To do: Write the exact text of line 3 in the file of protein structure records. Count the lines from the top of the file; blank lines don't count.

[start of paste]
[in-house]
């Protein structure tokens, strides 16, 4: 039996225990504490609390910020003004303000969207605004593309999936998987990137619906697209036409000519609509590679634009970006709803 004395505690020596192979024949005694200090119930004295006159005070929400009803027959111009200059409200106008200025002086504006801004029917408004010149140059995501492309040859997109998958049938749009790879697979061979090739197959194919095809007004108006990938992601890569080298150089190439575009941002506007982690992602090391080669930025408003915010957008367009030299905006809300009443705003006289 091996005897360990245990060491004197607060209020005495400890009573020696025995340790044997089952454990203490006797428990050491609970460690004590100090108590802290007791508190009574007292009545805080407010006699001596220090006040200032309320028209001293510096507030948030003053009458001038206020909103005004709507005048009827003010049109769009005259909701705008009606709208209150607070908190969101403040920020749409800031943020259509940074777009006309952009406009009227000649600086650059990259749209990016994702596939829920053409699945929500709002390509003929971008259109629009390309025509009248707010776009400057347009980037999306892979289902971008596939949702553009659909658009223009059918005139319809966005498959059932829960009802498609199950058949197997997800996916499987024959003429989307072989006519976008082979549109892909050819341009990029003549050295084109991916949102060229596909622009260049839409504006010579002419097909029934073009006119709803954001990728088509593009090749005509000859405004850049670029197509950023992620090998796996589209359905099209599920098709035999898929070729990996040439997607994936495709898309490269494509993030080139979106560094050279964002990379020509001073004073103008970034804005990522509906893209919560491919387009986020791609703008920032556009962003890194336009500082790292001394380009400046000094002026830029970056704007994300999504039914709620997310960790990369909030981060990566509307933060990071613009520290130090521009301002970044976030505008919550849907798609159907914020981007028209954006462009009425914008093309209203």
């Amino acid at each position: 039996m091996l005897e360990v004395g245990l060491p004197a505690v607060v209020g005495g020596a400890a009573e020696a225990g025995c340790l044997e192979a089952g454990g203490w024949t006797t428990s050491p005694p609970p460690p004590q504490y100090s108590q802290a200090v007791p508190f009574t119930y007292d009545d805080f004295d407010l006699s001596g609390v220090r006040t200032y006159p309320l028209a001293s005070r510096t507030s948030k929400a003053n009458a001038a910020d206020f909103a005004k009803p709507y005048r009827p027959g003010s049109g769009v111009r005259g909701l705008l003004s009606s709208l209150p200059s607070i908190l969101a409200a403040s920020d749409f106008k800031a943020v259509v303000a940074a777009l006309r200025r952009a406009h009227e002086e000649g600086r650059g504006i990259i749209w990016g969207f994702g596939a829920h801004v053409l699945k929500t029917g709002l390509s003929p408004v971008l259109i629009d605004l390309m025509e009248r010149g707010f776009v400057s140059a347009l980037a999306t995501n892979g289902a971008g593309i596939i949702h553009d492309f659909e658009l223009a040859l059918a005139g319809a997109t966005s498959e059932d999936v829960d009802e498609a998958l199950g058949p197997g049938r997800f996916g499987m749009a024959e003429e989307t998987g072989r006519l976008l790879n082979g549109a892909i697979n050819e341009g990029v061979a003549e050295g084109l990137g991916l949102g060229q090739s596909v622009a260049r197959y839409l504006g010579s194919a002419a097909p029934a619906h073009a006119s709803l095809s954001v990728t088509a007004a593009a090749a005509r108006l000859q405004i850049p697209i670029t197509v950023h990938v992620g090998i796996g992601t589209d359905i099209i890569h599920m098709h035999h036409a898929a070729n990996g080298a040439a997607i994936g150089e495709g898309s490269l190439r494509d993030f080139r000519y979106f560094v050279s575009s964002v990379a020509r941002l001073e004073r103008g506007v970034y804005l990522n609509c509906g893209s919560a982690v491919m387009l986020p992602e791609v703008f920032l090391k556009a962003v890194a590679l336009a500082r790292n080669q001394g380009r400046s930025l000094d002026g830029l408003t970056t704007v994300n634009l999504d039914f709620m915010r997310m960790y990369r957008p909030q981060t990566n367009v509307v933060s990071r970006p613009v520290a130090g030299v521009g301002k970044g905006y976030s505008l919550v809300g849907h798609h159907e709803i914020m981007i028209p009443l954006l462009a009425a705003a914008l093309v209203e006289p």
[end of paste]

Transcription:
């Amino acid at each position: 039996m091996l005897e360990v004395g245990l060491p004197a505690v607060v209020g005495g020596a400890a009573e020696a225990g025995c340790l044997e192979a089952g454990g203490w024949t006797t428990s050491p005694p609970p460690p004590q504490y100090s108590q802290a200090v007791p508190f009574t119930y007292d009545d805080f004295d407010l006699s001596g609390v220090r006040t200032y006159p309320l028209a001293s005070r510096t507030s948030k929400a003053n009458a001038a910020d206020f909103a005004k009803p709507y005048r009827p027959g003010s049109g769009v111009r005259g909701l705008l003004s009606s709208l209150p200059s607070i908190l969101a409200a403040s920020d749409f106008k800031a943020v259509v303000a940074a777009l006309r200025r952009a406009h009227e002086e000649g600086r650059g504006i990259i749209w990016g969207f994702g596939a829920h801004v053409l699945k929500t029917g709002l390509s003929p408004v971008l259109i629009d605004l390309m025509e009248r010149g707010f776009v400057s140059a347009l980037a999306t995501n892979g289902a971008g593309i596939i949702h553009d492309f659909e658009l223009a040859l059918a005139g319809a997109t966005s498959e059932d999936v829960d009802e498609a998958l199950g058949p197997g049938r997800f996916g499987m749009a024959e003429e989307t998987g072989r006519l976008l790879n082979g549109a892909i697979n050819e341009g990029v061979a003549e050295g084109l990137g991916l949102g060229q090739s596909v622009a260049r197959y839409l504006g010579s194919a002419a097909p029934a619906h073009a006119s709803l095809s954001v990728t088509a007004a593009a090749a005509r108006l000859q405004i850049p697209i670029t197509v950023h990938v992620g090998i796996g992601t589209d359905i099209i890569h599920m098709h035999h036409a898929a070729n990996g080298a040439a997607i994936g150089e495709g898309s490269l190439r494509d993030f080139r000519y979106f560094v050279s575009s964002v990379a020509r941002l001073e004073r103008g506007v970034y804005l990522n609509c509906g893209s919560a982690v491919m387009l986020p992602e791609v703008f920032l090391k556009a962003v890194a590679l336009a500082r790292n080669q001394g380009r400046s930025l000094d002026g830029l408003t970056t704007v994300n634009l999504d039914f709620m915010r997310m960790y990369r957008p909030q981060t990566n367009v509307v933060s990071r970006p613009v520290a130090g030299v521009g301002k970044g905006y976030s505008l919550v809300g849907h798609h159907e709803i914020m981007i028209p009443l954006l462009a009425a705003a914008l093309v209203e006289p």